I will spare you the list of hepatitis A cases that I have been involved with since 1998 when I represented 30 people exposed to an ill food handler in a Seattle, Washington Subway restaurant, including one child who suffered acute liver failure requiring an emergency liver transplant.

There have been dozens in the last 23 years, some with tragic consequences.  Yet, here we are once again.

Last week the Camden County New Jersey Health Department reported that it had been notified by a health care provider that a food handler employed at a Starbucks at 1490 Blackwood Clementon Road in Gloucester Township tested positive for hepatitis A and worked through the infectious period. On Wednesday, Nov. 17, the Department of Health was notified that a patient tested positive for hepatitis A. Based on the investigation, the Department of Health recommended any member of the public that patronized the Starbucks facility on Nov. 4, 5, 6, 11, 12 and 13 to get the hepatitis A vaccine.  Approximately 4,000 customers were exposed and to date 800 have received either hepatitis A vaccines or immunoglobulin shot to combat suffering an acute hepatitis A infection.

Hepatitis A is considered preventable via good personal hygiene practices such as thorough hand washing and glove wearing in a restaurant setting.

Hepatitis A is the only vaccine preventable foodborne illness. Hepatitis A vaccines are available, and nationwide are often given out free by local health departments, or at a cost of less than $100. Most people 25 and younger received the hepatitis A vaccine as part of their childhood vaccines.  However, this leaves a large portion of our population vulnerable – I would argue unnecessarily when they dine out.

However, here is what the CDC continues to say about vaccinating food handlers:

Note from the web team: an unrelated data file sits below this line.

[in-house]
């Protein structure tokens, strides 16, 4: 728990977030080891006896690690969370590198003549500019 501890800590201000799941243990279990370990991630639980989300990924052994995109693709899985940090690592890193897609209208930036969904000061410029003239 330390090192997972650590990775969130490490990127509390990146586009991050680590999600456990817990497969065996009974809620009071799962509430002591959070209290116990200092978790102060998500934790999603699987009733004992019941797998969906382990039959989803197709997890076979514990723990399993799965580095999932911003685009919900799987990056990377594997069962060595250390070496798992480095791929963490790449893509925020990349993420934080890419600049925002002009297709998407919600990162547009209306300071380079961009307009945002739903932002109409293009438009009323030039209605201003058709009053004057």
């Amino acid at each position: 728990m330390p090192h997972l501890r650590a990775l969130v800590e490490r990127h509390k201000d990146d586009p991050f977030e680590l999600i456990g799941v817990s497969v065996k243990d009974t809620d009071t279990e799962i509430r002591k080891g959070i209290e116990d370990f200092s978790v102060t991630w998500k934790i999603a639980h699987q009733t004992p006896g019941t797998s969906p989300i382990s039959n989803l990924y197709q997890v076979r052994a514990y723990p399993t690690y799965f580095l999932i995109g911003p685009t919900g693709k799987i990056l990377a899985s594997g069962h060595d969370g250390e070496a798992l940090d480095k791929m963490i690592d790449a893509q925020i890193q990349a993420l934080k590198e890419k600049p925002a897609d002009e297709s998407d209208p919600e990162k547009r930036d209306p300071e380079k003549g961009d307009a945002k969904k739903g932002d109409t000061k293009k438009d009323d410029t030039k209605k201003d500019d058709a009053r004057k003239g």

Why does CDC not recommend all food handlers be vaccinated if an infected food handler can spread disease during outbreaks?

CDC does not recommend vaccinating all food handlers because doing so would not prevent or stop the ongoing outbreaks primarily affecting individuals who report using or injecting drugs and people experiencing homelessness. Food handlers are not at increased risk for hepatitis A because of their occupation. During ongoing outbreaks, transmission from food handlers to restaurant patrons has been extremely rare because standard sanitation practices of food handlers help prevent the spread of the virus. Individuals who live in a household with an infected person or who participate in risk behaviors previously described are at greater risk for hepatitis A infection.

CDC, you miss the point, granted food service workers are not more at risk of getting hepatitis A because of their occupation, but if ill, they are a risk for spreading it to customers.  Also, food service are low paid jobs that certainly have the likelihood of being filled by people who are immigrants where hepatitis A might be endemic, or people who have been recently homeless.

However, the CDC does recommend vaccines, or an immunoglobulin shot for people exposed to a hepatitis A infected food handler.  From the CDC:

What should I do if I have eaten at a restaurant that has reportedly had a hepatitis A-infected food handler?

If you have any questions about potential exposure to hepatitis A, call your health professional or your local or state health department who can help you to learn if you were recently exposed to hepatitis A virus at that restaurant, have not been vaccinated against hepatitis A, and might benefit from either hepatitis A vaccine or an injection of immune globulin. However, the vaccine or immune globulin are only effective if given within the first 2 weeks after exposure. A health professional can decide what is best based on your age and overall health.

The problem here is that the Starbuck’s employee worked while infectious during the first half of November, so there is limited time (14 days from exposure) to seem preventative treatment.

I will also spare you the numerous times I pleaded with the CDC, local and state health officials, and restaurants to require hepatitis A vaccinations for food handlers.  Let’s be clear, had the food handler who exposed patrons of the Camden County Starbucks been vaccinated against hepatitis A, we would not be having this discussion.

My guess is that the cost of a hepatitis A vaccine looks very appetizing to Starbucks at this point?  CDC, it is time to change your guidance.